Friday, April 09, 2010

Under Pressure

About two weeks ago, I quit the Diet Coke.

Like any other addiction, it had to end. Good things couldn't come of it and it was time for me to move on. After 20 or so years of ingesting chemicals, it's amazing that my body hasn't rotted from the inside out or that my teeth aren't jumping ship, one by one. And if nobody had never told me how bad aspartame was for me and my migraines, I would probably be sitting here, plucking away at the keys in front of me with an icy cold one perched on that coaster over there in the right hand corner of my desk, which now remains empty.

Thank god coffee (in moderation) is still on the list of things that are okay for me to have.

Finding the aspartame (and other artificial sweeteners) in the foods I eat (ate) isn't hard. It's in practically everything, even things I don't eat, like the lipgloss I was so happy to find at Pier 1 for $2 (cherry flavored). I wonder if that's going to give me headaches?

It was hard, but I did it. I removed all the fake sugar and sugar-like substances from our house. Yup, only the real stuff from here on out. Because I'd rather have small amounts of the real deal than large amounts of it's chemical imposter.

I am on a roll.

I stopped buying bread at the grocery store.

Inspired by a recipe I found online, I dug out my KitchenAid and got to work. I have baked 6 loaves of bread and 1 batch of rolls so far and have the burn on my forearm to prove it. It's really not that hard. The kids love it, they say their friends are envious of their homemade bread, and they scolded me about buying hamburger buns with preservatives in them - which makes me infinitely proud. And maybe, just maybe one of these days, I'll find a good homemade hamburger bun recipe.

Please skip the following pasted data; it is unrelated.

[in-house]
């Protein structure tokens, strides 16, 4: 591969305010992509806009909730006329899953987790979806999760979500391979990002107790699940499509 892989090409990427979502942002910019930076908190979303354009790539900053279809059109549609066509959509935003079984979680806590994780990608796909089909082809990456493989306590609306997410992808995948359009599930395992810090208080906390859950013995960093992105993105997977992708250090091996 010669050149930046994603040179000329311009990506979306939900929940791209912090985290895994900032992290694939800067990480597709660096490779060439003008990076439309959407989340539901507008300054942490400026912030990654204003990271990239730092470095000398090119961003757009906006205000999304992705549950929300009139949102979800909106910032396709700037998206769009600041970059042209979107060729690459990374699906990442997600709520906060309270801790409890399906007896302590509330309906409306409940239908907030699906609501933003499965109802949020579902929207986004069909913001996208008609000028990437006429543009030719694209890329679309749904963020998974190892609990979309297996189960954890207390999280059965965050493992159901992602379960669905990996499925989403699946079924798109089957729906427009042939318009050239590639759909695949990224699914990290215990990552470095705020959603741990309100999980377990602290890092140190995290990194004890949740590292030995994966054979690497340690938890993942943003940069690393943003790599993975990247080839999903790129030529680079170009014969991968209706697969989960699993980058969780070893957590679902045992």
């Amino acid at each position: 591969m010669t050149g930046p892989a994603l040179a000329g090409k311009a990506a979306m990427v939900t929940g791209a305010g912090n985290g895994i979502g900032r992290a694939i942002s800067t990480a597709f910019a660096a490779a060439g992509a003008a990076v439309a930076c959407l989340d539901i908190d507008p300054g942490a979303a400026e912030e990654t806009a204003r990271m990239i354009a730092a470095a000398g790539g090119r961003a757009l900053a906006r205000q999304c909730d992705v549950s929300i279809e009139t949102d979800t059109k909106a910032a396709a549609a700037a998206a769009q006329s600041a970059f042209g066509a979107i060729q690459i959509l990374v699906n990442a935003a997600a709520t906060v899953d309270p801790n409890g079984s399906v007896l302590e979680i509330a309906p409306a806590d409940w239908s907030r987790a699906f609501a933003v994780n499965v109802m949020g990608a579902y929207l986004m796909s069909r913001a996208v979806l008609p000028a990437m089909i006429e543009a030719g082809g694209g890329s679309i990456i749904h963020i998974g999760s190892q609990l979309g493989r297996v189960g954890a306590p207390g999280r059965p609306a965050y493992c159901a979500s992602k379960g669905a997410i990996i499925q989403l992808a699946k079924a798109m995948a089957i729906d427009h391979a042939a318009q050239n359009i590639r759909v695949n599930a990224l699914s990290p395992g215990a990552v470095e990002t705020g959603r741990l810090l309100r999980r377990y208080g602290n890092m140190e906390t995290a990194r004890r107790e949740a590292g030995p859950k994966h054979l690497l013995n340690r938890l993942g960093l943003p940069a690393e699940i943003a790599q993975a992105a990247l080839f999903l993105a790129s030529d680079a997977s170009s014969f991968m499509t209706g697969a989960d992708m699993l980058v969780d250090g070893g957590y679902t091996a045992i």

No, I'm not sewing slacks for the boys or making Katie different dresses for different days of the week.

I stood in the grocery store, willing the hands of the clock to freeze for just a few minutes so that I could actually read the ingredients on the back of all the yogurt. Obviously, the brightly-hued tubular kind was going to be bad, so I didn't even pick it up. And I knew the fat-free kind was chock full of aspartame, sucralose, saccharin or some other kind of artificial sweetener, so I overlooked those too. But why does the regular, run of the mill, garden variety yogurt have to have so much crap in it? Why? It's just yogurt! Even the expensive Greek yogurt was disappointing.

Do I have to go to Trader Joe's for everything?

I'm not turning our lives inside out and upside down. I'm trying to make a few better choices here and there, for the health of all of us, that I hope will stick for the long term. But I feel like we're waging a war against everything we've ever eaten.